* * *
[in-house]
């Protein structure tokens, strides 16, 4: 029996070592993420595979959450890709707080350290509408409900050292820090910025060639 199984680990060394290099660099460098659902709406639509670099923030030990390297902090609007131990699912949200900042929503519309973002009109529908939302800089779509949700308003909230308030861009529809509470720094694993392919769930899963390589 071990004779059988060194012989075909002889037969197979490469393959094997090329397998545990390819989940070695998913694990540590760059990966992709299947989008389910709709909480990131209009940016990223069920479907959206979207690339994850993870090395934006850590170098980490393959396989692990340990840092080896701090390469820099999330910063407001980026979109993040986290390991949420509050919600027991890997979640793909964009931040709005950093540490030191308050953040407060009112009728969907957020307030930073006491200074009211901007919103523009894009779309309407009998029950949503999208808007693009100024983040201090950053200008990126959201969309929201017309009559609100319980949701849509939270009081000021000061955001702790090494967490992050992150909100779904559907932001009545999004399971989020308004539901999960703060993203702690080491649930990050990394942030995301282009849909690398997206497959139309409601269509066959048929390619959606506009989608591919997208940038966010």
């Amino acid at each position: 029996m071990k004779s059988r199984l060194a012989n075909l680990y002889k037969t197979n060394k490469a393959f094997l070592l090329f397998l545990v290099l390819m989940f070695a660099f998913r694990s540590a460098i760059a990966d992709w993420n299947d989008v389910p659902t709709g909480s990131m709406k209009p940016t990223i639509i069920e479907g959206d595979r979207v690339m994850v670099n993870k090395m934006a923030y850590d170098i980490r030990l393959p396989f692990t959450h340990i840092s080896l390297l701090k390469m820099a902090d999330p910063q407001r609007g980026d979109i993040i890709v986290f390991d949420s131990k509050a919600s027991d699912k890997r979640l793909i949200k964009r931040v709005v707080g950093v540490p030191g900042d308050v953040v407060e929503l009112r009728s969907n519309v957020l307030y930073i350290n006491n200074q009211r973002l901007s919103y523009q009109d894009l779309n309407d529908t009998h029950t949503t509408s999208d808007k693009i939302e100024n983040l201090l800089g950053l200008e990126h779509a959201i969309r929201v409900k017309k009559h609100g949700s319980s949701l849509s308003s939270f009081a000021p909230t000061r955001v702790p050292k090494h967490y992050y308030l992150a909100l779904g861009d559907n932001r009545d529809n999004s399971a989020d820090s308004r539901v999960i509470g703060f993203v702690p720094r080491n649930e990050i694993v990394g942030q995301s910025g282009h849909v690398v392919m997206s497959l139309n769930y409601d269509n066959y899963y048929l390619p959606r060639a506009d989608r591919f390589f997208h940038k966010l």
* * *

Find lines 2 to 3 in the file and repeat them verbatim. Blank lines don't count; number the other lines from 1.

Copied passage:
């Protein structure tokens, strides 16, 4: 029996070592993420595979959450890709707080350290509408409900050292820090910025060639 199984680990060394290099660099460098659902709406639509670099923030030990390297902090609007131990699912949200900042929503519309973002009109529908939302800089779509949700308003909230308030861009529809509470720094694993392919769930899963390589 071990004779059988060194012989075909002889037969197979490469393959094997090329397998545990390819989940070695998913694990540590760059990966992709299947989008389910709709909480990131209009940016990223069920479907959206979207690339994850993870090395934006850590170098980490393959396989692990340990840092080896701090390469820099999330910063407001980026979109993040986290390991949420509050919600027991890997979640793909964009931040709005950093540490030191308050953040407060009112009728969907957020307030930073006491200074009211901007919103523009894009779309309407009998029950949503999208808007693009100024983040201090950053200008990126959201969309929201017309009559609100319980949701849509939270009081000021000061955001702790090494967490992050992150909100779904559907932001009545999004399971989020308004539901999960703060993203702690080491649930990050990394942030995301282009849909690398997206497959139309409601269509066959048929390619959606506009989608591919997208940038966010």
């Amino acid at each position: 029996m071990k004779s059988r199984l060194a012989n075909l680990y002889k037969t197979n060394k490469a393959f094997l070592l090329f397998l545990v290099l390819m989940f070695a660099f998913r694990s540590a460098i760059a990966d992709w993420n299947d989008v389910p659902t709709g909480s990131m709406k209009p940016t990223i639509i069920e479907g959206d595979r979207v690339m994850v670099n993870k090395m934006a923030y850590d170098i980490r030990l393959p396989f692990t959450h340990i840092s080896l390297l701090k390469m820099a902090d999330p910063q407001r609007g980026d979109i993040i890709v986290f390991d949420s131990k509050a919600s027991d699912k890997r979640l793909i949200k964009r931040v709005v707080g950093v540490p030191g900042d308050v953040v407060e929503l009112r009728s969907n519309v957020l307030y930073i350290n006491n200074q009211r973002l901007s919103y523009q009109d894009l779309n309407d529908t009998h029950t949503t509408s999208d808007k693009i939302e100024n983040l201090l800089g950053l200008e990126h779509a959201i969309r929201v409900k017309k009559h609100g949700s319980s949701l849509s308003s939270f009081a000021p909230t000061r955001v702790p050292k090494h967490y992050y308030l992150a909100l779904g861009d559907n932001r009545d529809n999004s399971a989020d820090s308004r539901v999960i509470g703060f993203v702690p720094r080491n649930e990050i694993v990394g942030q995301s910025g282009h849909v690398v392919m997206s497959l139309n769930y409601d269509n066959y899963y048929l390619p959606r060639a506009d989608r591919f390589f997208h940038k966010l």